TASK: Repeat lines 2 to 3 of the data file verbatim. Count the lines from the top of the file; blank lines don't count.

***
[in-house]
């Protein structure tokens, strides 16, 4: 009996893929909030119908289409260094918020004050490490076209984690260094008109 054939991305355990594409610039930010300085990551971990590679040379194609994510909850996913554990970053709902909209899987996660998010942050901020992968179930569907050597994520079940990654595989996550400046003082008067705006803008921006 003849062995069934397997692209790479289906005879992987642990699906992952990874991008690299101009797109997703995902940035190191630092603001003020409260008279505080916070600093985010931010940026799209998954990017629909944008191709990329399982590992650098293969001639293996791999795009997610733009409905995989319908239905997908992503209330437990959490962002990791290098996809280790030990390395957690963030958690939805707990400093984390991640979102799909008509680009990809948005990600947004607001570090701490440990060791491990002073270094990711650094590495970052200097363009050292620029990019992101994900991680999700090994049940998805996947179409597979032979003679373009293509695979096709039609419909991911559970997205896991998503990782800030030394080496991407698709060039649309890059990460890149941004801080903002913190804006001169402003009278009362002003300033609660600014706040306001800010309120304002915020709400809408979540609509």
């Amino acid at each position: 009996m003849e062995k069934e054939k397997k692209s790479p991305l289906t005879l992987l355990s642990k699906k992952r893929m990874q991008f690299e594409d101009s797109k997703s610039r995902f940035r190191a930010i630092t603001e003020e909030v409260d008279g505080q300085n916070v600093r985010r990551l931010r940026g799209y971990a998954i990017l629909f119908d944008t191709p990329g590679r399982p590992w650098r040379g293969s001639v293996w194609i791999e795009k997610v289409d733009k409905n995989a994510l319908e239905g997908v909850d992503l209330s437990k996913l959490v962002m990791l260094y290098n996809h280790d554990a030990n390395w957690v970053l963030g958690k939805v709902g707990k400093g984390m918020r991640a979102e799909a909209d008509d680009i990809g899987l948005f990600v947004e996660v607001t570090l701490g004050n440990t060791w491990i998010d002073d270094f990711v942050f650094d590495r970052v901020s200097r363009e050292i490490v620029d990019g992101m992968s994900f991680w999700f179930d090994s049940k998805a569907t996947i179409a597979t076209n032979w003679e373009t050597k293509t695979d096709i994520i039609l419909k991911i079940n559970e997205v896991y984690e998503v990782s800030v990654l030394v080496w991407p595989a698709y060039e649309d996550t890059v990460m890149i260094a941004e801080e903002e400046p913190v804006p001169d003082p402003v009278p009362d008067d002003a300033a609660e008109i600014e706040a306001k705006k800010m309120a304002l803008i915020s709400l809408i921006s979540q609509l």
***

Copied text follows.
């Protein structure tokens, strides 16, 4: 009996893929909030119908289409260094918020004050490490076209984690260094008109 054939991305355990594409610039930010300085990551971990590679040379194609994510909850996913554990970053709902909209899987996660998010942050901020992968179930569907050597994520079940990654595989996550400046003082008067705006803008921006 003849062995069934397997692209790479289906005879992987642990699906992952990874991008690299101009797109997703995902940035190191630092603001003020409260008279505080916070600093985010931010940026799209998954990017629909944008191709990329399982590992650098293969001639293996791999795009997610733009409905995989319908239905997908992503209330437990959490962002990791290098996809280790030990390395957690963030958690939805707990400093984390991640979102799909008509680009990809948005990600947004607001570090701490440990060791491990002073270094990711650094590495970052200097363009050292620029990019992101994900991680999700090994049940998805996947179409597979032979003679373009293509695979096709039609419909991911559970997205896991998503990782800030030394080496991407698709060039649309890059990460890149941004801080903002913190804006001169402003009278009362002003300033609660600014706040306001800010309120304002915020709400809408979540609509």
């Amino acid at each position: 009996m003849e062995k069934e054939k397997k692209s790479p991305l289906t005879l992987l355990s642990k699906k992952r893929m990874q991008f690299e594409d101009s797109k997703s610039r995902f940035r190191a930010i630092t603001e003020e909030v409260d008279g505080q300085n916070v600093r985010r990551l931010r940026g799209y971990a998954i990017l629909f119908d944008t191709p990329g590679r399982p590992w650098r040379g293969s001639v293996w194609i791999e795009k997610v289409d733009k409905n995989a994510l319908e239905g997908v909850d992503l209330s437990k996913l959490v962002m990791l260094y290098n996809h280790d554990a030990n390395w957690v970053l963030g958690k939805v709902g707990k400093g984390m918020r991640a979102e799909a909209d008509d680009i990809g899987l948005f990600v947004e996660v607001t570090l701490g004050n440990t060791w491990i998010d002073d270094f990711v942050f650094d590495r970052v901020s200097r363009e050292i490490v620029d990019g992101m992968s994900f991680w999700f179930d090994s049940k998805a569907t996947i179409a597979t076209n032979w003679e373009t050597k293509t695979d096709i994520i039609l419909k991911i079940n559970e997205v896991y984690e998503v990782s800030v990654l030394v080496w991407p595989a698709y060039e649309d996550t890059v990460m890149i260094a941004e801080e903002e400046p913190v804006p001169d003082p402003v009278p009362d008067d002003a300033a609660e008109i600014e706040a306001k705006k800010m309120a304002l803008i915020s709400l809408i921006s979540q609509l």